9304 Forest Lane, Suite 200
The first Tony Roma's restaurant was opened in Miami almost 30 years ago. Word spread and more restaurants were opened in Florida, Beverly Hills, Las Vegas, New York, and Texas. In 1979, the first international restaurant opened in Tokyo. The brand grew because of great food and service, but also because of company and franchisee commitment to invest capital and expand the brand. Today, Tony Roma's is the largest casual theme restaurant chain in the world specializing in ribs. With locations in 30 states, 22 countries, and five continents, it is one of the most globally recognizable brands in the industry.
Romacorp, Inc. owns, operates, and franchises Tony Roma's Famous for Ribs restaurants in the United States and throughout the world. As of mid-2003, the company owned and operated 43 locations and franchised 215 restaurants. If you are planning on applying for a Tony Roma's franchise, the company recommends that you have a net worth of $3 million (not including personal assets) and liquid assets of at least $1 million. While individual units tend to be profitable, the company consistently reported losses from the late 1990s through 2003 as the cost of its signature dish, baby back ribs, continued to increase.
Tony Roma's first restaurant opened in 1972 in North Miami, Florida. At first it specialized in steaks and hamburgers. Then one weekend, according to company legend, Tony Roma and chef David Smith decided to throw some baby back ribs on the grill and serve them using a rib sauce developed by Tony Roma. It was intended to be a temporary menu item, but the ribs proved so popular that the restaurant soon became famous for its barbecue rib dinners. Before Roma opened his restaurant in North Miami, he was a food and beverage specialist for the Playboy Club.
The story of Tony Roma's restaurants took a significant turn in 1976. The Dallas Cowboys football team was in town for the Super Bowl, and team owner Clint Murchison, Jr., went to Tony Roma's for one of their famous rib dinners. He was reportedly so impressed with his dining experience that he bought the restaurant, or at least the U.S. franchise rights, from Tony Roma. Murchison could do that because he was a Texas millionaire and the founding owner of the Dallas Cowboys, among other investments.
Murchison and Roma established a jointly owned company to operate the Miami restaurant and sell franchises for other locations, with Murchison owning 80 percent of Roma Corporation, as the company was known. In 1979, the first international Tony Roma's restaurant opened in Tokyo, Japan.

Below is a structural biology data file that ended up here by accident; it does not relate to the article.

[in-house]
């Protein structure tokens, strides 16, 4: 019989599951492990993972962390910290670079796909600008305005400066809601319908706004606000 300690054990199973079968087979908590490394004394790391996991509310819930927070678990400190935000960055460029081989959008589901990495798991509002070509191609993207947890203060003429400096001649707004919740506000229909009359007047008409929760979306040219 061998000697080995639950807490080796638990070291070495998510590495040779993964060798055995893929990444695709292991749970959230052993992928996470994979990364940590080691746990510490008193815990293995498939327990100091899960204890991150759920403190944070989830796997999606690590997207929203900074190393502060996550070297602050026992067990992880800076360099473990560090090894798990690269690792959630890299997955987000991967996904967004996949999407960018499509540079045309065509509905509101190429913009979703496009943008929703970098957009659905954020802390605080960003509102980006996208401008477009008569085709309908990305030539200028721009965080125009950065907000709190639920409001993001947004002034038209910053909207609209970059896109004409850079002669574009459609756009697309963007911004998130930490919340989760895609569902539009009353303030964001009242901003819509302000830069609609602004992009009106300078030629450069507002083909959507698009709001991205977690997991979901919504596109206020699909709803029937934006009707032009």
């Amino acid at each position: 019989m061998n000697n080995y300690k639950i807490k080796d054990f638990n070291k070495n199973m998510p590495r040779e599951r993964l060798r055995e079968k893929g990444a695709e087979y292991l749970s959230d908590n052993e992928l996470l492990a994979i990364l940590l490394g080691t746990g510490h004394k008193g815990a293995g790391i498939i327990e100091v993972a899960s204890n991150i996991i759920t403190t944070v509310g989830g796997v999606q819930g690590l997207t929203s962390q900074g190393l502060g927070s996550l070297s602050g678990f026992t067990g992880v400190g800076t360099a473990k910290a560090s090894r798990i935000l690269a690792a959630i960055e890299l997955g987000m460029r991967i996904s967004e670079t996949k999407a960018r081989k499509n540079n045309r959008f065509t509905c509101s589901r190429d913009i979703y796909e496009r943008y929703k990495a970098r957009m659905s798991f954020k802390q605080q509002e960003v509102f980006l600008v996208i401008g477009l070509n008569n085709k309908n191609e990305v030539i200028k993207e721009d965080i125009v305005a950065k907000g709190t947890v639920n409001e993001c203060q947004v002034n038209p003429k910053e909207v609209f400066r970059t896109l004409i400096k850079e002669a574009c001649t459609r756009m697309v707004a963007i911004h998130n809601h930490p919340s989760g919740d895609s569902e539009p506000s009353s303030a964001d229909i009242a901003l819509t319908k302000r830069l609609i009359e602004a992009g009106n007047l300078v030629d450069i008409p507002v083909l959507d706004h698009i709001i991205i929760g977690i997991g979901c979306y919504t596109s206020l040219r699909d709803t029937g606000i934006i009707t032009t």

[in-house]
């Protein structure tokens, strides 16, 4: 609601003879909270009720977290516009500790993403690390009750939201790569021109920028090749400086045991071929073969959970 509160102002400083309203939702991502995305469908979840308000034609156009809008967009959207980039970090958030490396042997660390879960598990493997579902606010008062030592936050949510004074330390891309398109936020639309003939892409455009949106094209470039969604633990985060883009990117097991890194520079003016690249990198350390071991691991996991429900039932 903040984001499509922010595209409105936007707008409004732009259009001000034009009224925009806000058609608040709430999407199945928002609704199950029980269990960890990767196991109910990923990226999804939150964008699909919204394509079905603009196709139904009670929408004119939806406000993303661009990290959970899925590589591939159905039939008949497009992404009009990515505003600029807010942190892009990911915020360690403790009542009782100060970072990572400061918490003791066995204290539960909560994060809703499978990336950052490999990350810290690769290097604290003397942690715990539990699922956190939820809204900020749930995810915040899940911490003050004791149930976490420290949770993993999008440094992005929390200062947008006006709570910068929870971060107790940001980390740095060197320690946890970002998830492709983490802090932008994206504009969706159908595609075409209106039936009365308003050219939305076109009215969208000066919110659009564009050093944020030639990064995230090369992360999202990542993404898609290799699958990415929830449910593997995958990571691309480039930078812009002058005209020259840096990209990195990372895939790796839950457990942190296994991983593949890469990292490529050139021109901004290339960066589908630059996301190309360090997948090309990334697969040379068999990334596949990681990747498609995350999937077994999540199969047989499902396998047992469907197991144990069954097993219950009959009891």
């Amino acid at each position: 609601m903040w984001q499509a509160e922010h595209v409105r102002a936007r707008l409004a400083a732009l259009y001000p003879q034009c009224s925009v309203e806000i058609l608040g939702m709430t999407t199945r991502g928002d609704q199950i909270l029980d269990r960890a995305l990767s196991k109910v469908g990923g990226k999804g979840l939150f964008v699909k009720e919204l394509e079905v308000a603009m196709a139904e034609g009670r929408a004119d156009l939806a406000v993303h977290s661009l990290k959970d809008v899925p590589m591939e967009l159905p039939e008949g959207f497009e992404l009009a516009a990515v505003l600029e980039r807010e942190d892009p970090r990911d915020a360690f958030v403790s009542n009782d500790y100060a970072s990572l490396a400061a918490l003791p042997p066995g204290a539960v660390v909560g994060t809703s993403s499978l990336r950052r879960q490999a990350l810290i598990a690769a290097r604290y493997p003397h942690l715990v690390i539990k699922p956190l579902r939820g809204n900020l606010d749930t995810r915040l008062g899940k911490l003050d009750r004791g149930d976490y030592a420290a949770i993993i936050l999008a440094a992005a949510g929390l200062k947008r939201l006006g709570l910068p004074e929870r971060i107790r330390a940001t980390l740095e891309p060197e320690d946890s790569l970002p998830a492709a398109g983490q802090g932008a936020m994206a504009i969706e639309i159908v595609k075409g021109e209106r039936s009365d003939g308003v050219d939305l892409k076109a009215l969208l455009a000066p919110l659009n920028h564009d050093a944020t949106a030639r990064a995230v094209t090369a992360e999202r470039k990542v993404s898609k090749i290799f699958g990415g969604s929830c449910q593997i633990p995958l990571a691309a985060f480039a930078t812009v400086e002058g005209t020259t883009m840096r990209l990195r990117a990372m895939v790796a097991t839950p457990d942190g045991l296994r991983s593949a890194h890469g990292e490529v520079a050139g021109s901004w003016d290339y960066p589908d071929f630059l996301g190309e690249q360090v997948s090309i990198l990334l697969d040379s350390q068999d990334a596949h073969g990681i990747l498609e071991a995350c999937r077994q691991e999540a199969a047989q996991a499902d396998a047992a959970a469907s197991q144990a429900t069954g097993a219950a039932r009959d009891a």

By 1983, there were 30 Tony Roma's in existence, most of them in Florida and California. Of the 30 restaurants, 15 were company-owned, nine were franchised, and six were joint ventures. In October 1984, Roma Corporation hired Restaurant Franchise Systems to develop new franchises, but after a year the company decided it would handle new franchisees itself. By the end of 1985, Tony Roma's had 44 units operating in its chain of restaurants. In a span of six weeks five new units opened in Queens, New York; Chicago; Oklahoma City; Fairfield, California; and Okinawa, Japan. Company plans in the mid-1980s called for growth through more franchises, especially multi-unit franchisees, rather than through opening company-owned stores. The company's Okinawa franchisee, for example, also operated two units in Hawaii, four in Japan, one in Guam, and had plans to open ten more units in Australia, Hong Kong, New Zealand, and Taiwan. Plans were in place for the Queens franchisee to open three additional restaurants there over the next two years. By 1990, Roma wanted two-thirds of its restaurants to be franchised.
New Ownership in the 1980s
In 1984, ownership of Roma passed to the children of Clint Murchison, who purchased the company from him. Kenneth Reimer, who had been hired by Murchison in 1982 to manage six companies that Murchison owned, including Roma Corporation, became president and CEO of Roma. As Reimer told Nation's Restaurant News, Roma was in "dire financial straits" when he took over. In 1984, the decision was also made to move the company's headquarters from Miami to Dallas. Many key personnel refused to relocate, and it took Reimer several years to rebuild the organization. Around this time, Tony Roma severed his ties to Roma Corporation by selling his interest to the Murchison family.
Although individual units of Tony Roma's were profitable, Roma Corporation experienced financial problems from 1985 through 1990, due in part to Clint Murchison's bankruptcy. Although Murchison was reportedly worth $500 million in 1983, he put up the Dallas Cowboys for sale at the end of 1983 and sold the team in 1984 for $60 million. In 1985, Murchison filed for personal bankruptcy, one of the largest personal bankruptcies in Texas history. Murchison also suffered from a progressive nerve disorder, and in 1987 he died of pneumonia.